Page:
The Fullerton Loop is a complicated, unmarked route consisting of about 80% trails and 20% streets, shared with mountain bikers, horseback riders, and people walking their dogs.
Water is available from public drinking fountains at miles 3.5 and 10.2.
From the parking lot behind the courthouse, head north and cross Harbor Boulevard to enter Brea Dam Park. Follow the Brea Dam Trail
to the tunnel that passes underneath Bastanchury Rd. and leads to the municipal golf course. Continue along the golf course to the top of a hill, and then descend to the railroad tracks. Go south 0.5 miles along the tracks to a bridge, and climb up the embankment to the Juanita Cooke Trail.
Go north on the trail to Laguna Lake. Hike along the lake and take the Bud Turner Trail
to its end. Cross Euclid at the light and go 0.1 miles south to the start of the Nora Kuttner Trail
, which has separate entrances for pedestrians and cyclists. You now head up the tallest hill of the route, with the cactus fields and chaparral of North Coyote Hills on your right.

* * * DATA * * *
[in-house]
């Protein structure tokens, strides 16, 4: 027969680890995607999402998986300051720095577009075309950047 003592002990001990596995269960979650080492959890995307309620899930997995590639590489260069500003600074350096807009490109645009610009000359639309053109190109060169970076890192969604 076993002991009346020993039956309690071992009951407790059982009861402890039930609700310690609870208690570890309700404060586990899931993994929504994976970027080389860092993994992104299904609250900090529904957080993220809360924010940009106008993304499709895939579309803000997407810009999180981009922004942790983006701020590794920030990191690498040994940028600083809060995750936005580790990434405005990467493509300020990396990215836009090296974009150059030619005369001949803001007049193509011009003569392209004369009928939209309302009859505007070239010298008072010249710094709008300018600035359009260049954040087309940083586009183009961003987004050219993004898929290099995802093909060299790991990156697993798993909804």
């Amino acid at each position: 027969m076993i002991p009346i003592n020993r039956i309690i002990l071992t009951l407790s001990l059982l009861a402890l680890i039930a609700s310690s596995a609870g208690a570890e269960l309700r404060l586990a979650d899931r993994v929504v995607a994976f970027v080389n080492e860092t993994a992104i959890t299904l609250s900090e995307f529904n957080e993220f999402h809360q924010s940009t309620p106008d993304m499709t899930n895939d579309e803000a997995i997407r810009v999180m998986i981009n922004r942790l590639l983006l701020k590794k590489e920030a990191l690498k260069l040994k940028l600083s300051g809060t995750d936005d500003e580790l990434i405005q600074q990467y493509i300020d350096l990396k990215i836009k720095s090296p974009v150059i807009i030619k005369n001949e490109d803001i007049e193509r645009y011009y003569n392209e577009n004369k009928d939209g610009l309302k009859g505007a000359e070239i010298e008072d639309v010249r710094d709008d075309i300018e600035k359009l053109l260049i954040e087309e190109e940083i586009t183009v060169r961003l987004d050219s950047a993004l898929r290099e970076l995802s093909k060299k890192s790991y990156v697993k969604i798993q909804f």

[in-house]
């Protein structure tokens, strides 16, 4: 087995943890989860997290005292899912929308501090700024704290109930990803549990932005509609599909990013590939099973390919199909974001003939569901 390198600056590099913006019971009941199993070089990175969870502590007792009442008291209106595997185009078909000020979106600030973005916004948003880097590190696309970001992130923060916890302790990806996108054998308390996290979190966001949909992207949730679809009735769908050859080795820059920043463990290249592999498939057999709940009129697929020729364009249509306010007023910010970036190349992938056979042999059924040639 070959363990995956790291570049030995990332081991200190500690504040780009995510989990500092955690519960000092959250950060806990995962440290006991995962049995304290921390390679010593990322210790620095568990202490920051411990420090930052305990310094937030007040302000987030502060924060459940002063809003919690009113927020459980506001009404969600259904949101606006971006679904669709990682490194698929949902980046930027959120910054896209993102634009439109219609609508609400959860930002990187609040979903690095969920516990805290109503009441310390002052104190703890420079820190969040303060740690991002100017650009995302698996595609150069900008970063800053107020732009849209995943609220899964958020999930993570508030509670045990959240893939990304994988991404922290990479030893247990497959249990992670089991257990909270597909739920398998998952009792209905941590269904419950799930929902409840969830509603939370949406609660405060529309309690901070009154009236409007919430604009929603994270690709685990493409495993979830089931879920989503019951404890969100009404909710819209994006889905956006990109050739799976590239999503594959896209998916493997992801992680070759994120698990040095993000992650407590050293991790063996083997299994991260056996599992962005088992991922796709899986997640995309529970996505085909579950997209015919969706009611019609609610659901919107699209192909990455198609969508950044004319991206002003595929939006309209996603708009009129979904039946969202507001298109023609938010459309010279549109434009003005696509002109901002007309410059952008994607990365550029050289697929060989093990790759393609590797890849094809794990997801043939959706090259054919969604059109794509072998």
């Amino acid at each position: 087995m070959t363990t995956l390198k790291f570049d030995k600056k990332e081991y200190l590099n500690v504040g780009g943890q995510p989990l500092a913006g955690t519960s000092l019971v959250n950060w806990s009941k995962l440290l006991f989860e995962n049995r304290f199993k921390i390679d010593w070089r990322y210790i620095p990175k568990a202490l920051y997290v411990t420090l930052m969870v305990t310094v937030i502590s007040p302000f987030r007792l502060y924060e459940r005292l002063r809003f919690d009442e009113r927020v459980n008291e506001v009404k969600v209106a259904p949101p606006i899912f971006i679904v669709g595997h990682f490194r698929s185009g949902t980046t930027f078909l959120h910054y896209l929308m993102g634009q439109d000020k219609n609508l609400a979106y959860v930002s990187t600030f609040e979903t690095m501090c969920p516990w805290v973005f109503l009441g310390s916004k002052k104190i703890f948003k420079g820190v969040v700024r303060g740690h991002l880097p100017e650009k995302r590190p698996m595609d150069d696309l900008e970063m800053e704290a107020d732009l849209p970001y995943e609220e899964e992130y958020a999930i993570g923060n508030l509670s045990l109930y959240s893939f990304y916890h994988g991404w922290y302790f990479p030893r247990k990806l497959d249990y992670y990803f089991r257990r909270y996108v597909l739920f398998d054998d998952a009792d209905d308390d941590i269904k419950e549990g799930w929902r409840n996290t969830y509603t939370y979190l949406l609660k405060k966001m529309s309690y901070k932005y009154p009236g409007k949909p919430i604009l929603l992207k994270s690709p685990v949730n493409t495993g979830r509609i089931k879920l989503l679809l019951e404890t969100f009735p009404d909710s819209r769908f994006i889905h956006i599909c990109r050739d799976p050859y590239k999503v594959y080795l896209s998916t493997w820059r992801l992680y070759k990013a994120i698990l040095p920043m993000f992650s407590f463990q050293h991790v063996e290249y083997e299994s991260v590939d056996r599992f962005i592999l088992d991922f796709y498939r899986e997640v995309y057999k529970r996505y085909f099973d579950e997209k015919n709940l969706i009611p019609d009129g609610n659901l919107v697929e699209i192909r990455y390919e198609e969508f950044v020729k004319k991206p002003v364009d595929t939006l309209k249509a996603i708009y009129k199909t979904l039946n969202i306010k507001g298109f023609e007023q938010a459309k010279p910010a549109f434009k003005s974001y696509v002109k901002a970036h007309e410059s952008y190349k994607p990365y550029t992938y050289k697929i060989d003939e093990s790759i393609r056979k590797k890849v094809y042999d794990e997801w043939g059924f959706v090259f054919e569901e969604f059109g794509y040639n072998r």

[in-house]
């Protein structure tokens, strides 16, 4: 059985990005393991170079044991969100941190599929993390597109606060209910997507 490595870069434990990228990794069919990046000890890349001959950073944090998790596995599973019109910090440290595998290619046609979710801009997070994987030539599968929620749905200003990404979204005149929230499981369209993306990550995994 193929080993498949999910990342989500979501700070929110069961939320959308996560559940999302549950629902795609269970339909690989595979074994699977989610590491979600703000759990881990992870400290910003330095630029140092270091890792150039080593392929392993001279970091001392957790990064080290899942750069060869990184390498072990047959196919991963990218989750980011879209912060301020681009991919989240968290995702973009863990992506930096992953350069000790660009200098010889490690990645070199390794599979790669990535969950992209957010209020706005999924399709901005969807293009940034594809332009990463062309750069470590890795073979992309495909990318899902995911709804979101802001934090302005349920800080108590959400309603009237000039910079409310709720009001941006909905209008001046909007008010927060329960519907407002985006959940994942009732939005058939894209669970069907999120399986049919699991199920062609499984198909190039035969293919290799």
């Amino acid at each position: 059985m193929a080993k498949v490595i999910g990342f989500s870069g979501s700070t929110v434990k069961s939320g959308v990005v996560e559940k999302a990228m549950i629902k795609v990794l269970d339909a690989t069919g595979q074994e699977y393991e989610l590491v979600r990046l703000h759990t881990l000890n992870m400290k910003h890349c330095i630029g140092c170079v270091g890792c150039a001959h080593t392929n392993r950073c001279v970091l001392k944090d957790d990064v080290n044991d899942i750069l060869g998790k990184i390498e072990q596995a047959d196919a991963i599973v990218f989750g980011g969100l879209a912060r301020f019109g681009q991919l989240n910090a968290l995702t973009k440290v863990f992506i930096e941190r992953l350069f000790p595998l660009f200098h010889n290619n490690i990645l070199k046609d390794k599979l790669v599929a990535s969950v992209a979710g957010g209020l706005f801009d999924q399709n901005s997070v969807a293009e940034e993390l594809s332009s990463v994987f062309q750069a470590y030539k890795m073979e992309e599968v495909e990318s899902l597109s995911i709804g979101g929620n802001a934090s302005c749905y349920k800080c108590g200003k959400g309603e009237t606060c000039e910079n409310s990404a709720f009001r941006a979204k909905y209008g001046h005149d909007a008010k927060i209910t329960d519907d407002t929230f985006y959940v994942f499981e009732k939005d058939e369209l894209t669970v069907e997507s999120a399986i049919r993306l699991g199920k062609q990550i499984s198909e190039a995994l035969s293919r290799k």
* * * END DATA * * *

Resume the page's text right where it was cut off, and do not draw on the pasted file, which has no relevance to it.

After coming down over the hill, use Castlewood Drive to connect to Castlewood Trail
, which takes you over two more hills, including the high-elevation point of the hike. The trail now dumps you out near a fire station on Rosecrans Ave.
Follow a bike path east along Rosecrans, then leave the road to take a back trail that connects to West Coyote Hills Tree Park. Cross Parks Road and take Parks Road Trail
south through Gus Grissom Park, Roger Chaffee Park, and Edward White II Park, named after the three Apollo 1 astronauts who died in a fire on the launchpad. Head south along the railroad behind the high school's ag department, then cross Bastanchury at the light, go west a short block, and then east on Valley View Drive.
After 0.5 miles, Valley View ends, and you continue on trail down a steep hill where the Hiltscher Park Trail
follows a shaded gully. There is a wider trail on the left and a shadier singletrack on on the right. At the "T" intersection with a water fountain, head south on Juanita Cooke Trail back to the start.
The section running along Coyote Hills provides views of cactus and coastal sage scrub, which are a habitat for rabbits and coyotes. In spring, tall flowering mustard crowds in along this section of the trail. Laguna Lake draws ducks and sometimes other waterfowl such as coots, geese, and egrets.
West Coyote Hills was formerly an oil field owned by Chevron. There is a political controversy over plans to develop most of the land for housing.